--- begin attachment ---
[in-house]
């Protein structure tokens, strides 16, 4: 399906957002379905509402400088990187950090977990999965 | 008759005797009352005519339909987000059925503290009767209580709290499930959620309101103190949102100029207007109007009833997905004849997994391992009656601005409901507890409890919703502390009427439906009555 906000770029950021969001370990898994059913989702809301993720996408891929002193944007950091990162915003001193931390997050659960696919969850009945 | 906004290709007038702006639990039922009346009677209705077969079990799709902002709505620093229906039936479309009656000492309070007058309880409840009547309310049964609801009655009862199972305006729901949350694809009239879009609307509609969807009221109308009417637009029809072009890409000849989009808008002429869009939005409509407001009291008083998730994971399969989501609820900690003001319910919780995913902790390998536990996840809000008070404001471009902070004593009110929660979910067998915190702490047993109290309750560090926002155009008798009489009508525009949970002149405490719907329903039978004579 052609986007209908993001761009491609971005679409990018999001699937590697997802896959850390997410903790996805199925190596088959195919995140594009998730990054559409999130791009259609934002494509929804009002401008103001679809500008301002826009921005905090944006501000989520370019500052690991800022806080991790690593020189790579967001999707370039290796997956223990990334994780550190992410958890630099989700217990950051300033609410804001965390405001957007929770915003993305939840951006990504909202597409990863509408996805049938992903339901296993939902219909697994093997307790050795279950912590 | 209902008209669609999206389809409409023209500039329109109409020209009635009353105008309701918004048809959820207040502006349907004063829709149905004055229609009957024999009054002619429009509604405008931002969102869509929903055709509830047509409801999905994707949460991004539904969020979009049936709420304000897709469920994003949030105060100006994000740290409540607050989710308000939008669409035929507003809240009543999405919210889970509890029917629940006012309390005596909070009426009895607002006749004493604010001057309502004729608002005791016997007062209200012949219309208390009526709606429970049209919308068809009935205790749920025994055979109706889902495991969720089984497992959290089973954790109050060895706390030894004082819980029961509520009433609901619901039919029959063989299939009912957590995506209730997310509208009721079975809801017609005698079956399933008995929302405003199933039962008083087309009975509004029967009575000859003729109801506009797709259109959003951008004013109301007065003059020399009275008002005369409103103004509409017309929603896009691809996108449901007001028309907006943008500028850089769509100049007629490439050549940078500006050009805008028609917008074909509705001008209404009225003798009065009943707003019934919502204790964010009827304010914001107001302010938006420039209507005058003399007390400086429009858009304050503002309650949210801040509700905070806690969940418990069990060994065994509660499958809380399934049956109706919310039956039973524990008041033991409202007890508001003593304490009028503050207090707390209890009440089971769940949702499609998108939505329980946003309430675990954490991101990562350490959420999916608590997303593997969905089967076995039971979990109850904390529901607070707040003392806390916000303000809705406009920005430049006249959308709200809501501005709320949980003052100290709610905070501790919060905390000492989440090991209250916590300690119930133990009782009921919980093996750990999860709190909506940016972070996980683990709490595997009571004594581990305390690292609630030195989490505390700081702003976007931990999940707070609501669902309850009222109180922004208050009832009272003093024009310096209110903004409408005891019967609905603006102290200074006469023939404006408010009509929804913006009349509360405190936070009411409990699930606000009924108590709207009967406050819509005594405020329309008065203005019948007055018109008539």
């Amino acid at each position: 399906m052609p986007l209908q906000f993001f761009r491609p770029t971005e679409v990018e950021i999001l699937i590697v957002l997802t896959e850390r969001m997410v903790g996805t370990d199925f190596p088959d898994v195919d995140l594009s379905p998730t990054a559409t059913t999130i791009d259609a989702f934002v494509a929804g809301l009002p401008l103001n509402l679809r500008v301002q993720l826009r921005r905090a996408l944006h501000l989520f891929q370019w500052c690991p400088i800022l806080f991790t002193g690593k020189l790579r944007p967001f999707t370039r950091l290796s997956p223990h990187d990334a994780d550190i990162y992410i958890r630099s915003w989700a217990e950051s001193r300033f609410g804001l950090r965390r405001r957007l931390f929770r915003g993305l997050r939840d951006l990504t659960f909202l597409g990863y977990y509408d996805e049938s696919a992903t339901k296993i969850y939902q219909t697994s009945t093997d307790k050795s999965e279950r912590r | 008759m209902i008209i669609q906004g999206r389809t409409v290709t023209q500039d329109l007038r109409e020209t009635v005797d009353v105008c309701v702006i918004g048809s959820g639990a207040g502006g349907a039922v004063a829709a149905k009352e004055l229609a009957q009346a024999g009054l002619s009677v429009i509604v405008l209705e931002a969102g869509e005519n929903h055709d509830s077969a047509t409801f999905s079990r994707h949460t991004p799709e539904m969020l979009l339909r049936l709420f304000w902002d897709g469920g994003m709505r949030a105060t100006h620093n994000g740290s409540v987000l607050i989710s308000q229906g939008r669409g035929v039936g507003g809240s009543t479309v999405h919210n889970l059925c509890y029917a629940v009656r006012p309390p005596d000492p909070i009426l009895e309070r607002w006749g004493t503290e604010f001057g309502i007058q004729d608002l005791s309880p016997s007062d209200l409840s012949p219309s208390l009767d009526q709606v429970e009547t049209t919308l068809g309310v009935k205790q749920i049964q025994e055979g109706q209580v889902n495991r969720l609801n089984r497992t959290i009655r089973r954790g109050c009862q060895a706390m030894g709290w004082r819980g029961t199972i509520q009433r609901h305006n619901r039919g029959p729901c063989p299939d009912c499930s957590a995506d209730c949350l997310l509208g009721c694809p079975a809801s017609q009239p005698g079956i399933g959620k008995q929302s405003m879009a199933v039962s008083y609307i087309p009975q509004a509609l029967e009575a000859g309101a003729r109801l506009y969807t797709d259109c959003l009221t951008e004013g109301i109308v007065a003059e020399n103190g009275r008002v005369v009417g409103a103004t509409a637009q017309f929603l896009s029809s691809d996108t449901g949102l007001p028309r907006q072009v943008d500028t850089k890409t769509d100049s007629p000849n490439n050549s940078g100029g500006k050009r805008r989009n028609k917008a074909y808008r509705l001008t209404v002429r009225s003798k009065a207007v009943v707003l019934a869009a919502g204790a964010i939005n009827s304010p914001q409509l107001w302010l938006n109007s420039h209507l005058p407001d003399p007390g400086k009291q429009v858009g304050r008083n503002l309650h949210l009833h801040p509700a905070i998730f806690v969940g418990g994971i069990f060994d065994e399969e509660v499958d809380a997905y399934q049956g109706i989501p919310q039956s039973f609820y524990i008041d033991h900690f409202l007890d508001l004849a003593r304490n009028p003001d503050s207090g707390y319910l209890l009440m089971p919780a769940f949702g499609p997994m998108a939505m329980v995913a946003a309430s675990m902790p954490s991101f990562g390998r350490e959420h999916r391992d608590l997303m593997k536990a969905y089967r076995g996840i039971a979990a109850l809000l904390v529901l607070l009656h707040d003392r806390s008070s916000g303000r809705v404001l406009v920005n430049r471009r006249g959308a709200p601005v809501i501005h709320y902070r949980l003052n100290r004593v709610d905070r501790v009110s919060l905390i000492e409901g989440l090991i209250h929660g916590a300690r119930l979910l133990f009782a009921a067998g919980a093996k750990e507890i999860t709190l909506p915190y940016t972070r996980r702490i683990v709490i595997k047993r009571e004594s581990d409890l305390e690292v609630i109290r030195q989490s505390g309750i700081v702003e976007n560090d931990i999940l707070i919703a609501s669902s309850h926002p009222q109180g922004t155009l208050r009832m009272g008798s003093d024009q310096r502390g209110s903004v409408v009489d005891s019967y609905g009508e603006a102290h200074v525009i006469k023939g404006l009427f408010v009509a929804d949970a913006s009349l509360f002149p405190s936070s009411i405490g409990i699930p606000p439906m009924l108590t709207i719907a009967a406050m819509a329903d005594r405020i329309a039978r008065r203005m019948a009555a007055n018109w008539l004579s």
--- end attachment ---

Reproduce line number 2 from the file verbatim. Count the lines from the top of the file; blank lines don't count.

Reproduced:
């Protein structure tokens, strides 16, 4: 399906957002379905509402400088990187950090977990999965 | 008759005797009352005519339909987000059925503290009767209580709290499930959620309101103190949102100029207007109007009833997905004849997994391992009656601005409901507890409890919703502390009427439906009555 906000770029950021969001370990898994059913989702809301993720996408891929002193944007950091990162915003001193931390997050659960696919969850009945 | 906004290709007038702006639990039922009346009677209705077969079990799709902002709505620093229906039936479309009656000492309070007058309880409840009547309310049964609801009655009862199972305006729901949350694809009239879009609307509609969807009221109308009417637009029809072009890409000849989009808008002429869009939005409509407001009291008083998730994971399969989501609820900690003001319910919780995913902790390998536990996840809000008070404001471009902070004593009110929660979910067998915190702490047993109290309750560090926002155009008798009489009508525009949970002149405490719907329903039978004579 052609986007209908993001761009491609971005679409990018999001699937590697997802896959850390997410903790996805199925190596088959195919995140594009998730990054559409999130791009259609934002494509929804009002401008103001679809500008301002826009921005905090944006501000989520370019500052690991800022806080991790690593020189790579967001999707370039290796997956223990990334994780550190992410958890630099989700217990950051300033609410804001965390405001957007929770915003993305939840951006990504909202597409990863509408996805049938992903339901296993939902219909697994093997307790050795279950912590 | 209902008209669609999206389809409409023209500039329109109409020209009635009353105008309701918004048809959820207040502006349907004063829709149905004055229609009957024999009054002619429009509604405008931002969102869509929903055709509830047509409801999905994707949460991004539904969020979009049936709420304000897709469920994003949030105060100006994000740290409540607050989710308000939008669409035929507003809240009543999405919210889970509890029917629940006012309390005596909070009426009895607002006749004493604010001057309502004729608002005791016997007062209200012949219309208390009526709606429970049209919308068809009935205790749920025994055979109706889902495991969720089984497992959290089973954790109050060895706390030894004082819980029961509520009433609901619901039919029959063989299939009912957590995506209730997310509208009721079975809801017609005698079956399933008995929302405003199933039962008083087309009975509004029967009575000859003729109801506009797709259109959003951008004013109301007065003059020399009275008002005369409103103004509409017309929603896009691809996108449901007001028309907006943008500028850089769509100049007629490439050549940078500006050009805008028609917008074909509705001008209404009225003798009065009943707003019934919502204790964010009827304010914001107001302010938006420039209507005058003399007390400086429009858009304050503002309650949210801040509700905070806690969940418990069990060994065994509660499958809380399934049956109706919310039956039973524990008041033991409202007890508001003593304490009028503050207090707390209890009440089971769940949702499609998108939505329980946003309430675990954490991101990562350490959420999916608590997303593997969905089967076995039971979990109850904390529901607070707040003392806390916000303000809705406009920005430049006249959308709200809501501005709320949980003052100290709610905070501790919060905390000492989440090991209250916590300690119930133990009782009921919980093996750990999860709190909506940016972070996980683990709490595997009571004594581990305390690292609630030195989490505390700081702003976007931990999940707070609501669902309850009222109180922004208050009832009272003093024009310096209110903004409408005891019967609905603006102290200074006469023939404006408010009509929804913006009349509360405190936070009411409990699930606000009924108590709207009967406050819509005594405020329309008065203005019948007055018109008539």